Decorations melt chilly hearts

By Shakti Nochur
Published: December 2008

Let me preface this by saying that I’m not from a family full of Christmas fanatics. I will not celebrate Christmas this year with presents under a tree and carols playing in the background as cookies bake in the oven. Nothing against such people (I’m a huge fan of the cheer), but that’s not me nor is it my family.

Actually, I’m a Hindu whose family thinks that the consumerism that Christmas perpetuates is despicable. Although my parents indulged my older brother and me with a Christmas tree when we were younger, they have since given up on the idea. They were even reluctant to agree to buy me a present at all this year. (I’m getting a Blackberry. Success.)

I’m here to argue that Christmas, despite the mall frenzy it causes, my parents’ dislike for it, and its religious affiliation, is a wonderful holiday for all of us, even the Hindus.

What I want to ask my parents every time they diss this glorious holiday is how they can do anything but smile when they drive down a street whose lawns are lit up with reindeer, inflatable Santas, and icicle lights. Why don’t I ask? Because they would likely say that it’s cheesy and stupid. I respectfully disagree. I think it’s charming.

I cannot help but be excited when I see buildings decorated with paper snowflakes hanging from the ceiling and red and green wreaths and trees. I love when Starbucks switches over to their red and white holiday cups. Yes, this is consumerism at its best (or worst) – the fact that I know that Starbucks switches over in October (a little premature for Christmas maybe) means I definitely spend too much time and money buying grande non-fat chais – but to me there is not much negativity in the smiles that the festive cups bring to my face (and to those of my fellow Starbucks addicts).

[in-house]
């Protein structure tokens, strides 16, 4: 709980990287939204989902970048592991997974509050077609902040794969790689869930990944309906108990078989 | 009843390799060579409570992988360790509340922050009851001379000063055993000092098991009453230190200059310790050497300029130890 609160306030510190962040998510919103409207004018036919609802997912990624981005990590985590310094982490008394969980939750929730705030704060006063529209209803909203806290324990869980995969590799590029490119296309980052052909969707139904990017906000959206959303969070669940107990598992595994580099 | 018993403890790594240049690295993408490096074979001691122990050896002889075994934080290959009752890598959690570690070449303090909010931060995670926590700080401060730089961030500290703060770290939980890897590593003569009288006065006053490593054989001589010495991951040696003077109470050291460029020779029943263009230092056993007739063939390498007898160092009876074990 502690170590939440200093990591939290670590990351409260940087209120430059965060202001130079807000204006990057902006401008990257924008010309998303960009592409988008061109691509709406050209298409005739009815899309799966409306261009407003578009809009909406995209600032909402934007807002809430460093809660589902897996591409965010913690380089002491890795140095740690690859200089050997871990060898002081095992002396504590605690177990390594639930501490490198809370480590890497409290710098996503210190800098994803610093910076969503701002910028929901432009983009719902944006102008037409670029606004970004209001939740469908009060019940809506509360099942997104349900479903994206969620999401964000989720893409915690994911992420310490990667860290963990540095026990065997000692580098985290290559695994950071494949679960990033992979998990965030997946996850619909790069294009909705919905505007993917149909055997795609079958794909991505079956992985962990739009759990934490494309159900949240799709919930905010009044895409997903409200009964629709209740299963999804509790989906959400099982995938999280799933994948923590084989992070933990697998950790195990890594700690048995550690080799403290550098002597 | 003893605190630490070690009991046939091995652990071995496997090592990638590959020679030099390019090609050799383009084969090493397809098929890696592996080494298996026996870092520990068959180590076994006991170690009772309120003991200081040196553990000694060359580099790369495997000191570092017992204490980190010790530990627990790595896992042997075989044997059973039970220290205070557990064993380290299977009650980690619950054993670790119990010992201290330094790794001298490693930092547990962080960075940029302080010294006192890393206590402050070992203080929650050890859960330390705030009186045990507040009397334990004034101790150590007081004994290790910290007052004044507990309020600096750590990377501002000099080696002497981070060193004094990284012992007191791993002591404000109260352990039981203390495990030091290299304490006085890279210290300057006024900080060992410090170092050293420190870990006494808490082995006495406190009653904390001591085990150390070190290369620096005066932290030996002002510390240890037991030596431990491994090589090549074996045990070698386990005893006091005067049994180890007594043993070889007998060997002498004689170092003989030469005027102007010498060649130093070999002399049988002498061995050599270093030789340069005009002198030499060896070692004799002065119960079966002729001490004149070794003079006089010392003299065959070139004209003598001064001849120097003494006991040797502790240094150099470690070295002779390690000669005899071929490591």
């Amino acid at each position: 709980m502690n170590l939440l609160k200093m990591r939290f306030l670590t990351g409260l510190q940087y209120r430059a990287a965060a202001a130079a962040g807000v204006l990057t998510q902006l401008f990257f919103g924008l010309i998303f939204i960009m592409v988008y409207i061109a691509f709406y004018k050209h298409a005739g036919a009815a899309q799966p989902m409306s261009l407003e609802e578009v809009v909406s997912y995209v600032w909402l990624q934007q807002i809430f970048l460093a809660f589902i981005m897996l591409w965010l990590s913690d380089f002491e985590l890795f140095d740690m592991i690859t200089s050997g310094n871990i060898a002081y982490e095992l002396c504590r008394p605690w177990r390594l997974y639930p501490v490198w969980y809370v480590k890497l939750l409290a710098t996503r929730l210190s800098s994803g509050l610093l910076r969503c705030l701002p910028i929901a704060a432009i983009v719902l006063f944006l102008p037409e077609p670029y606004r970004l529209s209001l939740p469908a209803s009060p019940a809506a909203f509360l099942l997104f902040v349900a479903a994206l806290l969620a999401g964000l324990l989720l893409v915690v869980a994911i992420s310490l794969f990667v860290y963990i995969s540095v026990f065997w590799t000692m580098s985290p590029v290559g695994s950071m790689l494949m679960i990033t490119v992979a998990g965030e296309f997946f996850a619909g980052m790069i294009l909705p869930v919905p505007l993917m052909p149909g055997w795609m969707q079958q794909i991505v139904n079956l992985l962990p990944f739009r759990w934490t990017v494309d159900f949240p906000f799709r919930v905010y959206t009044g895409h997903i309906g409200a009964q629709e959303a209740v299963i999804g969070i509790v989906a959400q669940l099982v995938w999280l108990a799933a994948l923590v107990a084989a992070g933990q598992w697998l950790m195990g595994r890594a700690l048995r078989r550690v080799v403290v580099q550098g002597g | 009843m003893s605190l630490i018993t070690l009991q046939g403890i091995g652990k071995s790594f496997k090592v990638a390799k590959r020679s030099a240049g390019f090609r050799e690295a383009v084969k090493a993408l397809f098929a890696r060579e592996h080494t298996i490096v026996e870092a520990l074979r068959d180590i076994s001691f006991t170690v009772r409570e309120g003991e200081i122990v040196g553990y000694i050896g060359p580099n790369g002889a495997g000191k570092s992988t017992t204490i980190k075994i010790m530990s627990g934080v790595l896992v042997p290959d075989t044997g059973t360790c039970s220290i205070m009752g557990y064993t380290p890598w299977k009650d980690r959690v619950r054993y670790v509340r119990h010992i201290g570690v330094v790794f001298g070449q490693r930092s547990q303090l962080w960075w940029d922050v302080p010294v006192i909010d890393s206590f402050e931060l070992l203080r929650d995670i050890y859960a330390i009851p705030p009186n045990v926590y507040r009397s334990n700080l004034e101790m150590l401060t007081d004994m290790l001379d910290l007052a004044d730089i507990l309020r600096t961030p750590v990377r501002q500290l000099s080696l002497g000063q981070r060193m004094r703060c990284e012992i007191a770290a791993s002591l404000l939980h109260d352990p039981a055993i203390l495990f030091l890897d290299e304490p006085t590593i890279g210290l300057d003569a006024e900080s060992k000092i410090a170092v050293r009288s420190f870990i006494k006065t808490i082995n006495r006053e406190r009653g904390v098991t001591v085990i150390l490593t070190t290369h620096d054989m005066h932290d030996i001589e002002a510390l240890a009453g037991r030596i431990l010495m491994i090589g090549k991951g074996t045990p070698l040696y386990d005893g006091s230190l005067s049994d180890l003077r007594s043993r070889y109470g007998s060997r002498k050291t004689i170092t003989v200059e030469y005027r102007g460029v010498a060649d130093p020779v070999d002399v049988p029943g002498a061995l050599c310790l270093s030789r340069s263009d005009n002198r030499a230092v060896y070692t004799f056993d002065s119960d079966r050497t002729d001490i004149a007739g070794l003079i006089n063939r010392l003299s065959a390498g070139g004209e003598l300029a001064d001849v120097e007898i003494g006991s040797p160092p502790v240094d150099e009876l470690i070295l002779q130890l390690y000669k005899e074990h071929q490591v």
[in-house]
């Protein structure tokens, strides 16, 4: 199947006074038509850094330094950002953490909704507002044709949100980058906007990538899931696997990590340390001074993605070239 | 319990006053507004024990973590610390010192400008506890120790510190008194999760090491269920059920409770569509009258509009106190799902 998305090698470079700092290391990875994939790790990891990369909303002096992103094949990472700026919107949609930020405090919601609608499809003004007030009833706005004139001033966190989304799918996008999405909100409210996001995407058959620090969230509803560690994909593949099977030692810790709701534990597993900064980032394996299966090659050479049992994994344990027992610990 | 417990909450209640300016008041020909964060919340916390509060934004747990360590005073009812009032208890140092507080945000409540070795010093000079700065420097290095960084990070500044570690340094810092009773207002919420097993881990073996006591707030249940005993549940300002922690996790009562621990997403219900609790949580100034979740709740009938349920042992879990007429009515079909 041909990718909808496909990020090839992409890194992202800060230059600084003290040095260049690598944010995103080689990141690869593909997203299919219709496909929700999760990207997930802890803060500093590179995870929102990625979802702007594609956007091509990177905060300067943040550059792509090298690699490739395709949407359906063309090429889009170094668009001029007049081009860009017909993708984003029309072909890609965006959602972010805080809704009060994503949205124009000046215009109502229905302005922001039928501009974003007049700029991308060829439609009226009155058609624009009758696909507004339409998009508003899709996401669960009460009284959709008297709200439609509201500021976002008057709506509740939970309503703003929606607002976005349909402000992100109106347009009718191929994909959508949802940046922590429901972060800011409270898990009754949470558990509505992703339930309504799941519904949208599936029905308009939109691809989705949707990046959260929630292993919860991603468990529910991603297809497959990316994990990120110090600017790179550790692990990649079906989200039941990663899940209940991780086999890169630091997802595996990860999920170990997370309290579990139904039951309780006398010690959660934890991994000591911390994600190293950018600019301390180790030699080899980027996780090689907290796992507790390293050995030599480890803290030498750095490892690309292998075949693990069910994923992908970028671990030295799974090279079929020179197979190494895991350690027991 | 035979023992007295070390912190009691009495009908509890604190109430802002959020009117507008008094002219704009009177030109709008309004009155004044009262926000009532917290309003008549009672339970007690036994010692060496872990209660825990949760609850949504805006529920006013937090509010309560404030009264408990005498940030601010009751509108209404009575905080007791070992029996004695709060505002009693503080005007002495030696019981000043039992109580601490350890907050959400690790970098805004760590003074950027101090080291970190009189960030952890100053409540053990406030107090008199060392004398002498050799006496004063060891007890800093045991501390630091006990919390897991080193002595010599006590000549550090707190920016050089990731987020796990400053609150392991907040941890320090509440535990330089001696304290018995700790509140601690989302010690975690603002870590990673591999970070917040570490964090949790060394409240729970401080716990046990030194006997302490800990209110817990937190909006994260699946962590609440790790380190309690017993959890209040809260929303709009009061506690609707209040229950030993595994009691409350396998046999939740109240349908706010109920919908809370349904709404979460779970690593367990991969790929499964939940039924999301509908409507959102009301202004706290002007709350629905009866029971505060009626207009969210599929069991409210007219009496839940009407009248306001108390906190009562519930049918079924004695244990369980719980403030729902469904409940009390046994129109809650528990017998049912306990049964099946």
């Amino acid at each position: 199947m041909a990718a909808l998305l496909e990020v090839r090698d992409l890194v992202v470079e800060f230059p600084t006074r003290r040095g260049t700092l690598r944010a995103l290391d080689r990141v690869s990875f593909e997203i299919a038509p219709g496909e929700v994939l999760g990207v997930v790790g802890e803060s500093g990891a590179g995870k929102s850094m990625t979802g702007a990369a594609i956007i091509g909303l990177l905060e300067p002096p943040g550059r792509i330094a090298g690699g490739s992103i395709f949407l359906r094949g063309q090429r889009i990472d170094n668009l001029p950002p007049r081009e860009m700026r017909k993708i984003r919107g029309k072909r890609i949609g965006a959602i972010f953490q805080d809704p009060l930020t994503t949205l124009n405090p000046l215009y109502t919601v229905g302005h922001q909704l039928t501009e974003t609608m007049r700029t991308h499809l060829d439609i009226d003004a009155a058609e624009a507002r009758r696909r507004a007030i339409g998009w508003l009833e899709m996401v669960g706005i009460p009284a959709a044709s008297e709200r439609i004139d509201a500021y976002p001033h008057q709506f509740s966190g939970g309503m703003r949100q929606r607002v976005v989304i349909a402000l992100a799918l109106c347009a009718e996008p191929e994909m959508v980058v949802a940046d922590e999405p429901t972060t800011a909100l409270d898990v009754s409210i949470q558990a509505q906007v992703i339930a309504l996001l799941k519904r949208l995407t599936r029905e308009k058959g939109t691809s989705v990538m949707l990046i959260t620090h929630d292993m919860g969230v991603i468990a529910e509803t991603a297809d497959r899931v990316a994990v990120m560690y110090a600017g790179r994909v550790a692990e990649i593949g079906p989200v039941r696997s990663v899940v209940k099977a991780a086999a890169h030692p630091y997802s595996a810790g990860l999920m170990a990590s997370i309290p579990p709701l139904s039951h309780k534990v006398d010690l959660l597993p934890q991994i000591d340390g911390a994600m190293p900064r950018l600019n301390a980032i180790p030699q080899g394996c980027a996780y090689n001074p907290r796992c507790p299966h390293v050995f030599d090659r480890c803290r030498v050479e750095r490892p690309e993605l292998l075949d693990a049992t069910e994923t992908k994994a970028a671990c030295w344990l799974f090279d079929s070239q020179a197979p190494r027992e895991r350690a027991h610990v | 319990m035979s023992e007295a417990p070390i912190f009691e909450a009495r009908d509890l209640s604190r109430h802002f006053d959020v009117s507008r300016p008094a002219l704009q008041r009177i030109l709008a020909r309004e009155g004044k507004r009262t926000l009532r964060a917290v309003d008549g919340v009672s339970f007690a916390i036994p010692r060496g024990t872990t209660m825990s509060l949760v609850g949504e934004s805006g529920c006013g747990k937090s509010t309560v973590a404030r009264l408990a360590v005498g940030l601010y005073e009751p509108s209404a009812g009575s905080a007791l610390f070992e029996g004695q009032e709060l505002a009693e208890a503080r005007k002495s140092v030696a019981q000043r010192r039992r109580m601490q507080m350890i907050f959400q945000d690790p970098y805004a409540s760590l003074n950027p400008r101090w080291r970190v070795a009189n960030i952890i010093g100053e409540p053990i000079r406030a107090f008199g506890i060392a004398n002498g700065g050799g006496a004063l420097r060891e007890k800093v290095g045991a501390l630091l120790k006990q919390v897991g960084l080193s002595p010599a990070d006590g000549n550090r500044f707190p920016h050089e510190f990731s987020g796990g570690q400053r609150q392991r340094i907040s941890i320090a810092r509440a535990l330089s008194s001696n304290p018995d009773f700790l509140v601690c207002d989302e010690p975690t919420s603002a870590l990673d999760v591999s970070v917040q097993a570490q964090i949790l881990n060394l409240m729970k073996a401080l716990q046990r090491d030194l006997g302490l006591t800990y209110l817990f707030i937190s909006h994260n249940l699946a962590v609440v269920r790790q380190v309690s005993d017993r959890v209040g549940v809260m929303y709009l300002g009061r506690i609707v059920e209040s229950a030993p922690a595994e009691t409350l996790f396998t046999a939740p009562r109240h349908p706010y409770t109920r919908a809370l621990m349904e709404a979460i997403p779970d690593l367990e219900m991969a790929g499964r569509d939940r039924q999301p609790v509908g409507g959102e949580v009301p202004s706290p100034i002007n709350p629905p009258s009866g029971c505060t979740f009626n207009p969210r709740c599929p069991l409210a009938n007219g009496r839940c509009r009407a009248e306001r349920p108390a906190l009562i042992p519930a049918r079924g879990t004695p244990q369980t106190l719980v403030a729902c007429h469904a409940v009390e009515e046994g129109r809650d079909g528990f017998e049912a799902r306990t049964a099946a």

Honestly though, I’m not a total nut. I’m not even that big a fan of Christmas music. But the cheer that Christmas brings is positive in every way. Some may say that it’s holiday spirit, and for some it’s true that Hanukkah or Kwanza may be the cause of the winter cheer, but for those of us who like finding some happiness in the dismal cold of winter and who have no religious holiday in December, the red and green of Christmas is what saves us.

And Christmas day itself, even without a tree, is something that I cannot help but look forward to. Christmas has morphed into a universal holiday, and an excuse to shuffle around my house and spend time with my family. I get to sit in front of the fire and pretend that my parents really like Christmas. It is the perfect reason to stay in the house and be cozy, knowing that it is a holiday and Christians, Hindus, Jews, atheists, and plenty of people of other religions and belief systems across the country are sitting around doing the exact same thing.

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